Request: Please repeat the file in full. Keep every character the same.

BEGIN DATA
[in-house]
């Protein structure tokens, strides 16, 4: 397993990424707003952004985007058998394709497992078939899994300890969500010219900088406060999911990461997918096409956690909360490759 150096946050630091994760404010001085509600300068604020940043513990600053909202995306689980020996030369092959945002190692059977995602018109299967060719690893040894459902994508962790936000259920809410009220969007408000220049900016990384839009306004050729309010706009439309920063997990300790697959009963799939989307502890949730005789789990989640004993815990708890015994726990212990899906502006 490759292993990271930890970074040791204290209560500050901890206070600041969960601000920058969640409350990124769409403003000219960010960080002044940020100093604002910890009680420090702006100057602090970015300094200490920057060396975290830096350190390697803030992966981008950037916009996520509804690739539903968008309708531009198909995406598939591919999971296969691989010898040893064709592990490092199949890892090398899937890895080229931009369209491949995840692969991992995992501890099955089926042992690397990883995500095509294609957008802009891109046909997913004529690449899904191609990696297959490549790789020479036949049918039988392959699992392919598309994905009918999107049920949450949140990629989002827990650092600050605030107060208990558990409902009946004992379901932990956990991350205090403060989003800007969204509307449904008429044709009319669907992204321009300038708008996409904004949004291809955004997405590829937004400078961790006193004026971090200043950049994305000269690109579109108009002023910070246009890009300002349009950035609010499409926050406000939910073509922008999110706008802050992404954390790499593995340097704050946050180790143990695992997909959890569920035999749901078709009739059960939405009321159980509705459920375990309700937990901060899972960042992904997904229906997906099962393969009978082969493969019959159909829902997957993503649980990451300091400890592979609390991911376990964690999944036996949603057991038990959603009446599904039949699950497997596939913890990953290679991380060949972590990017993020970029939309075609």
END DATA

[in-house]
């Protein structure tokens, strides 16, 4: 397993990424707003952004985007058998394709497992078939899994300890969500010219900088406060999911990461997918096409956690909360490759 150096946050630091994760404010001085509600300068604020940043513990600053909202995306689980020996030369092959945002190692059977995602018109299967060719690893040894459902994508962790936000259920809410009220969007408000220049900016990384839009306004050729309010706009439309920063997990300790697959009963799939989307502890949730005789789990989640004993815990708890015994726990212990899906502006 490759292993990271930890970074040791204290209560500050901890206070600041969960601000920058969640409350990124769409403003000219960010960080002044940020100093604002910890009680420090702006100057602090970015300094200490920057060396975290830096350190390697803030992966981008950037916009996520509804690739539903968008309708531009198909995406598939591919999971296969691989010898040893064709592990490092199949890892090398899937890895080229931009369209491949995840692969991992995992501890099955089926042992690397990883995500095509294609957008802009891109046909997913004529690449899904191609990696297959490549790789020479036949049918039988392959699992392919598309994905009918999107049920949450949140990629989002827990650092600050605030107060208990558990409902009946004992379901932990956990991350205090403060989003800007969204509307449904008429044709009319669907992204321009300038708008996409904004949004291809955004997405590829937004400078961790006193004026971090200043950049994305000269690109579109108009002023910070246009890009300002349009950035609010499409926050406000939910073509922008999110706008802050992404954390790499593995340097704050946050180790143990695992997909959890569920035999749901078709009739059960939405009321159980509705459920375990309700937990901060899972960042992904997904229906997906099962393969009978082969493969019959159909829902997957993503649980990451300091400890592979609390991911376990964690999944036996949603057991038990959603009446599904039949699950497997596939913890990953290679991380060949972590990017993020970029939309075609």